Now due to commence in July 2021, having been postponed due to the global pandemic, the Tokyo Olympics are expected to attract a wealth of international visitors to Japan.
However, with the ongoing risk of Covid-19 transmissions, and concerns over overburdening the Japanese healthcare system, both financially and logistically, according to Kyodo News, the Japanese government are allegedly considering making international private medical insurance (IPMI) cover a mandatory requirement for entry to the country.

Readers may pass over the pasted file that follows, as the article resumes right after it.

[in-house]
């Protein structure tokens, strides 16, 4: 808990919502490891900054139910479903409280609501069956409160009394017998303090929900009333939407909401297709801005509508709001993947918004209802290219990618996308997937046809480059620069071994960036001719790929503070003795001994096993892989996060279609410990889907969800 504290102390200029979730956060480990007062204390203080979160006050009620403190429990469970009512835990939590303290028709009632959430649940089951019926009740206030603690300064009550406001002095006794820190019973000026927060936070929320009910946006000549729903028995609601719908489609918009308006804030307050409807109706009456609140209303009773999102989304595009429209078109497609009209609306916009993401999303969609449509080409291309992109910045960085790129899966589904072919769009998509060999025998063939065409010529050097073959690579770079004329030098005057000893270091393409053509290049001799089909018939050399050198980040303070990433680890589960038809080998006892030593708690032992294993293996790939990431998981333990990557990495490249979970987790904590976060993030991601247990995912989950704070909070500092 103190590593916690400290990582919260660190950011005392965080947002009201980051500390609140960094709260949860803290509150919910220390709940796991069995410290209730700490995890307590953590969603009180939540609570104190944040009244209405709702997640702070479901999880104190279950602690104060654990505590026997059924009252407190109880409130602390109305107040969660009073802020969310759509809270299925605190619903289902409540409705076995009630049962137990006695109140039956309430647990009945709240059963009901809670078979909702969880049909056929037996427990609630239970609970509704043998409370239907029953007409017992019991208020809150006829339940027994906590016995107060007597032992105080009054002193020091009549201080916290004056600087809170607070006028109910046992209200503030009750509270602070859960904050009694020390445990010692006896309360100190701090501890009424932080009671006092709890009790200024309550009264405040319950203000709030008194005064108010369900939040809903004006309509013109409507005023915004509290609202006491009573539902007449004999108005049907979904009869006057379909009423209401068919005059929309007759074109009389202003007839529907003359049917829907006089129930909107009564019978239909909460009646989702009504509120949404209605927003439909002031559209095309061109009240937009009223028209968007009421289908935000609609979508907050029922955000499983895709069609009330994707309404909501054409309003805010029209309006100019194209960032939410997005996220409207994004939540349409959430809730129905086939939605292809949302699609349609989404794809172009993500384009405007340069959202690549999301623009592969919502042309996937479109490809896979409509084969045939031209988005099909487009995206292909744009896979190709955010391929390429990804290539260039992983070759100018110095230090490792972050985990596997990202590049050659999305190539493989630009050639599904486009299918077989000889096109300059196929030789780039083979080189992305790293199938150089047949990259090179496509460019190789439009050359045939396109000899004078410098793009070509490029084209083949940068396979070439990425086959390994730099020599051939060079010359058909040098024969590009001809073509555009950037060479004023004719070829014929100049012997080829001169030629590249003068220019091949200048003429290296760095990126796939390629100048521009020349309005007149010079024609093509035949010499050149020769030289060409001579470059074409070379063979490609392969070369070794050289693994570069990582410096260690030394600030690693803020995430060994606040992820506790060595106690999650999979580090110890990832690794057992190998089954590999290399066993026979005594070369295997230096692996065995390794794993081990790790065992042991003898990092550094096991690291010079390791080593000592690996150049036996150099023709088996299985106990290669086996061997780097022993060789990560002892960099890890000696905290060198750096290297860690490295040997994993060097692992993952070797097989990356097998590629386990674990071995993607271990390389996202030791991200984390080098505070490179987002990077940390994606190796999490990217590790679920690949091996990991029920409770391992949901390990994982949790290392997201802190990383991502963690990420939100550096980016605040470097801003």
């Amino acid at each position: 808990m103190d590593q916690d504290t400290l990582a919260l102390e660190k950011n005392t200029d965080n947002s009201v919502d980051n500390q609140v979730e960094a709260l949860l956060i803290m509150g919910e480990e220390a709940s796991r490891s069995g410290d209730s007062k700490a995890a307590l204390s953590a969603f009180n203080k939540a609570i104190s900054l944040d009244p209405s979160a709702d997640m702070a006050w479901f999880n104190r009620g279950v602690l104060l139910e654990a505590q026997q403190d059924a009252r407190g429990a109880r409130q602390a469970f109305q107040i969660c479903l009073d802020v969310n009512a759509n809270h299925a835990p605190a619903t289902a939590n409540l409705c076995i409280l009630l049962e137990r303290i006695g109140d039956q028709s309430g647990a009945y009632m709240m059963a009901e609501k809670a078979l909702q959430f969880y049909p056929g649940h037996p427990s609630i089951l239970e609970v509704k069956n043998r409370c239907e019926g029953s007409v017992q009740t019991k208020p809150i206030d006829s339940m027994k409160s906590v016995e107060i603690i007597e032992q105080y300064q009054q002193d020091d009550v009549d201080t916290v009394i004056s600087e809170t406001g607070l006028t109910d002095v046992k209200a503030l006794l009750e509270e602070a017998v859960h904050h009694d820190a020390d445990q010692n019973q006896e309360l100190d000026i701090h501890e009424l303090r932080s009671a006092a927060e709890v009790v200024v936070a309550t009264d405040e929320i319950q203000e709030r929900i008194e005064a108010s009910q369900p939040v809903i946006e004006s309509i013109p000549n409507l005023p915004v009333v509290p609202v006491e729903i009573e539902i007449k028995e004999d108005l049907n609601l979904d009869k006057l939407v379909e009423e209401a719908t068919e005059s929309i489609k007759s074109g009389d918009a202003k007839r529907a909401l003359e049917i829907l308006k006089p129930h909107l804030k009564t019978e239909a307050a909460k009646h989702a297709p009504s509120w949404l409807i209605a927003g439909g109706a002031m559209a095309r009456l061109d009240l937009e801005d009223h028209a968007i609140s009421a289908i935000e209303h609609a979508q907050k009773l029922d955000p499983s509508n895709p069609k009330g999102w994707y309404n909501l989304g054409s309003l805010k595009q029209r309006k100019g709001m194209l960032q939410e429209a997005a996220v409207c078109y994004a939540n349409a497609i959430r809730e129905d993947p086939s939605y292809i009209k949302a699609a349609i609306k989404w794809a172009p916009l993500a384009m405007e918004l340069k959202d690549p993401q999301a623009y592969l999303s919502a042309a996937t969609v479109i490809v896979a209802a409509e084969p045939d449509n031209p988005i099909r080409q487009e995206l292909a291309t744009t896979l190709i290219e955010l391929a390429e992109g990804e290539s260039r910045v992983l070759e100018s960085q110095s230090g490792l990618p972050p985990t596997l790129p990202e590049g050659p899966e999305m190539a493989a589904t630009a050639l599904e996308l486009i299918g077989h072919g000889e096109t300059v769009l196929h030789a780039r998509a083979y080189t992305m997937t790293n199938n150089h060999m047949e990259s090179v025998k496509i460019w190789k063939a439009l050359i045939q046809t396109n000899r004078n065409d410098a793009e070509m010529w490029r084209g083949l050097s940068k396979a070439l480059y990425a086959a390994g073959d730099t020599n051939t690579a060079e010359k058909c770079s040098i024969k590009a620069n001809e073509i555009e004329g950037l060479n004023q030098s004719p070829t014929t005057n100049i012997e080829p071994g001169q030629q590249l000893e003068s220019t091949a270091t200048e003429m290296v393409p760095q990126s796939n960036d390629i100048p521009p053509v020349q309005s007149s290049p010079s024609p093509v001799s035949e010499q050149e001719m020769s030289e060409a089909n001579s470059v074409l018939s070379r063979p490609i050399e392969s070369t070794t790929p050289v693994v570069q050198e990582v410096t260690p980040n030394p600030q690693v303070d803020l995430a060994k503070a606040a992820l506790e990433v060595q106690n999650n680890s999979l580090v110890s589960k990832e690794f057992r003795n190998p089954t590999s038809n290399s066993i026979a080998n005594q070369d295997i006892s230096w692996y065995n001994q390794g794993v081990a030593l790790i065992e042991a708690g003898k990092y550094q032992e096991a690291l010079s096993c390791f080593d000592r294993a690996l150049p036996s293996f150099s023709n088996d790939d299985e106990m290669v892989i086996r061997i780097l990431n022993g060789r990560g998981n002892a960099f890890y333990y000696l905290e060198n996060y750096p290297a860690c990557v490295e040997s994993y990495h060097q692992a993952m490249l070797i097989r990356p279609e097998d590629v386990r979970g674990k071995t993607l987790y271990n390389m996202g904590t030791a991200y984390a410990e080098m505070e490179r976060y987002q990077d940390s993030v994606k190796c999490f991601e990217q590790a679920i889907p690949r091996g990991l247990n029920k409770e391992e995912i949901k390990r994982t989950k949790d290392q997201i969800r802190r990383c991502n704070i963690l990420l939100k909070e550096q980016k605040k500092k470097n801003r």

Amending laws to validate IPMI cover
Currently, Japan will treat Covid-19 patients for free, regardless of their nationality, as it has classified the virus as a ‘designated infectious disease’. And even with IPMI, visitors will still be treated for free by the Japanese health system, placing additional strain on public health expenditure.
The Japanese government will need to reclassify the coronavirus, or else amend the country’s related laws in order for private health insurance to cover visitor’s treatment costs. Otherwise, the public will bear the brunt of these healthcare costs.
Concerns around public expenditure first arose after a coronavirus outbreak affecting around 700 passengers was reported onboard the Diamond Princess cruise ship in early 2020.